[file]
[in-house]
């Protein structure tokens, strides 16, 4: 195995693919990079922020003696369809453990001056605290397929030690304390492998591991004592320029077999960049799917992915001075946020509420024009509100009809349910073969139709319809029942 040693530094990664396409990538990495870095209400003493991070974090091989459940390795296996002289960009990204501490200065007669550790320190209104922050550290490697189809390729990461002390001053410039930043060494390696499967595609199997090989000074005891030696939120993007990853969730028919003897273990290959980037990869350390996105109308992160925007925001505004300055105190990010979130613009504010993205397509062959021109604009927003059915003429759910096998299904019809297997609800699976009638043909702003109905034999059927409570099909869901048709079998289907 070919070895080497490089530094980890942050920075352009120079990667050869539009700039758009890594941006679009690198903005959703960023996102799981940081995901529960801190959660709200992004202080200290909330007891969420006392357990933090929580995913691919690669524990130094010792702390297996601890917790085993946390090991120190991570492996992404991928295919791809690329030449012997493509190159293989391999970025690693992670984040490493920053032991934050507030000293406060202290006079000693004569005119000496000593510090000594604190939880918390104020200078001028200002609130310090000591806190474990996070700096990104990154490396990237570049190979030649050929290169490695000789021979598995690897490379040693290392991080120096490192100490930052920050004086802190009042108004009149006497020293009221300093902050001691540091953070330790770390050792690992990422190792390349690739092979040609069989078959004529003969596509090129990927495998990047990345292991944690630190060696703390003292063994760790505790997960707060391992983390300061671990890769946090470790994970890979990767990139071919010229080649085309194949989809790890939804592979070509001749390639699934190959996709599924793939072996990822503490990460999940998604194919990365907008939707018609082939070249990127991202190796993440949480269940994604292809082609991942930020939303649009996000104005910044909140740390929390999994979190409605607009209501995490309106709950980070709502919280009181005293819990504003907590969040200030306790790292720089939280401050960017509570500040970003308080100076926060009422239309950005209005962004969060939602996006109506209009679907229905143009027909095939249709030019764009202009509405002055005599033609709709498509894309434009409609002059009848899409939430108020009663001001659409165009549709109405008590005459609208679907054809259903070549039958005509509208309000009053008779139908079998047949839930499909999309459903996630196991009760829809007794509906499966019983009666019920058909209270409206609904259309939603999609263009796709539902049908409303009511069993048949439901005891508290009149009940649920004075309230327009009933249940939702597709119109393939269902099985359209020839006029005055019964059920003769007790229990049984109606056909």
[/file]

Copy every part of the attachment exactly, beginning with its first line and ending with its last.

[in-house]
């Protein structure tokens, strides 16, 4: 195995693919990079922020003696369809453990001056605290397929030690304390492998591991004592320029077999960049799917992915001075946020509420024009509100009809349910073969139709319809029942 040693530094990664396409990538990495870095209400003493991070974090091989459940390795296996002289960009990204501490200065007669550790320190209104922050550290490697189809390729990461002390001053410039930043060494390696499967595609199997090989000074005891030696939120993007990853969730028919003897273990290959980037990869350390996105109308992160925007925001505004300055105190990010979130613009504010993205397509062959021109604009927003059915003429759910096998299904019809297997609800699976009638043909702003109905034999059927409570099909869901048709079998289907 070919070895080497490089530094980890942050920075352009120079990667050869539009700039758009890594941006679009690198903005959703960023996102799981940081995901529960801190959660709200992004202080200290909330007891969420006392357990933090929580995913691919690669524990130094010792702390297996601890917790085993946390090991120190991570492996992404991928295919791809690329030449012997493509190159293989391999970025690693992670984040490493920053032991934050507030000293406060202290006079000693004569005119000496000593510090000594604190939880918390104020200078001028200002609130310090000591806190474990996070700096990104990154490396990237570049190979030649050929290169490695000789021979598995690897490379040693290392991080120096490192100490930052920050004086802190009042108004009149006497020293009221300093902050001691540091953070330790770390050792690992990422190792390349690739092979040609069989078959004529003969596509090129990927495998990047990345292991944690630190060696703390003292063994760790505790997960707060391992983390300061671990890769946090470790994970890979990767990139071919010229080649085309194949989809790890939804592979070509001749390639699934190959996709599924793939072996990822503490990460999940998604194919990365907008939707018609082939070249990127991202190796993440949480269940994604292809082609991942930020939303649009996000104005910044909140740390929390999994979190409605607009209501995490309106709950980070709502919280009181005293819990504003907590969040200030306790790292720089939280401050960017509570500040970003308080100076926060009422239309950005209005962004969060939602996006109506209009679907229905143009027909095939249709030019764009202009509405002055005599033609709709498509894309434009409609002059009848899409939430108020009663001001659409165009549709109405008590005459609208679907054809259903070549039958005509509208309000009053008779139908079998047949839930499909999309459903996630196991009760829809007794509906499966019983009666019920058909209270409206609904259309939603999609263009796709539902049908409303009511069993048949439901005891508290009149009940649920004075309230327009009933249940939702597709119109393939269902099985359209020839006029005055019964059920003769007790229990049984109606056909």